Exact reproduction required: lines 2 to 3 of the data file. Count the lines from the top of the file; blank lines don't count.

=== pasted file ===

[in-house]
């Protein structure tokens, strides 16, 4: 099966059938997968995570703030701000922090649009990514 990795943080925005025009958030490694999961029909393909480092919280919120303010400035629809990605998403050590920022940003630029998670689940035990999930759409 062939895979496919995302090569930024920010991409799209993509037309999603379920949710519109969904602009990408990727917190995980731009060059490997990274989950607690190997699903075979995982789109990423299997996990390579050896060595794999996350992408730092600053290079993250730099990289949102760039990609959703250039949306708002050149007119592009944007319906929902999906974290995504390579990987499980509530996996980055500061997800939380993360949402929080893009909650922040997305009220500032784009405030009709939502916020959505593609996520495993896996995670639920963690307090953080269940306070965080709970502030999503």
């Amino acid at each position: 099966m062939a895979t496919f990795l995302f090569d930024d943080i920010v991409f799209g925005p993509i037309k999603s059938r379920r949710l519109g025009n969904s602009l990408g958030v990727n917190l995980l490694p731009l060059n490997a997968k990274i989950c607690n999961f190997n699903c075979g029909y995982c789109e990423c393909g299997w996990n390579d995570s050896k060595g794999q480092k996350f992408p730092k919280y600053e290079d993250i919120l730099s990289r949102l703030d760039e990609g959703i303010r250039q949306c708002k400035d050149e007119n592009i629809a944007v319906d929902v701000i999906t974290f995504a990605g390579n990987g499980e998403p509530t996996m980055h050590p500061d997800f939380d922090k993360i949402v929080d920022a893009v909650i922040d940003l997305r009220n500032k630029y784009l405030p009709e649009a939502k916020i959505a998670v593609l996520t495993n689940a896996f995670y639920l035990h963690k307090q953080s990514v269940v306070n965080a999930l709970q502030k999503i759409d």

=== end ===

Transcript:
């Protein structure tokens, strides 16, 4: 099966059938997968995570703030701000922090649009990514 990795943080925005025009958030490694999961029909393909480092919280919120303010400035629809990605998403050590920022940003630029998670689940035990999930759409 062939895979496919995302090569930024920010991409799209993509037309999603379920949710519109969904602009990408990727917190995980731009060059490997990274989950607690190997699903075979995982789109990423299997996990390579050896060595794999996350992408730092600053290079993250730099990289949102760039990609959703250039949306708002050149007119592009944007319906929902999906974290995504390579990987499980509530996996980055500061997800939380993360949402929080893009909650922040997305009220500032784009405030009709939502916020959505593609996520495993896996995670639920963690307090953080269940306070965080709970502030999503």
């Amino acid at each position: 099966m062939a895979t496919f990795l995302f090569d930024d943080i920010v991409f799209g925005p993509i037309k999603s059938r379920r949710l519109g025009n969904s602009l990408g958030v990727n917190l995980l490694p731009l060059n490997a997968k990274i989950c607690n999961f190997n699903c075979g029909y995982c789109e990423c393909g299997w996990n390579d995570s050896k060595g794999q480092k996350f992408p730092k919280y600053e290079d993250i919120l730099s990289r949102l703030d760039e990609g959703i303010r250039q949306c708002k400035d050149e007119n592009i629809a944007v319906d929902v701000i999906t974290f995504a990605g390579n990987g499980e998403p509530t996996m980055h050590p500061d997800f939380d922090k993360i949402v929080d920022a893009v909650i922040d940003l997305r009220n500032k630029y784009l405030p009709e649009a939502k916020i959505a998670v593609l996520t495993n689940a896996f995670y639920l035990h963690k307090q953080s990514v269940v306070n965080a999930l709970q502030k999503i759409d």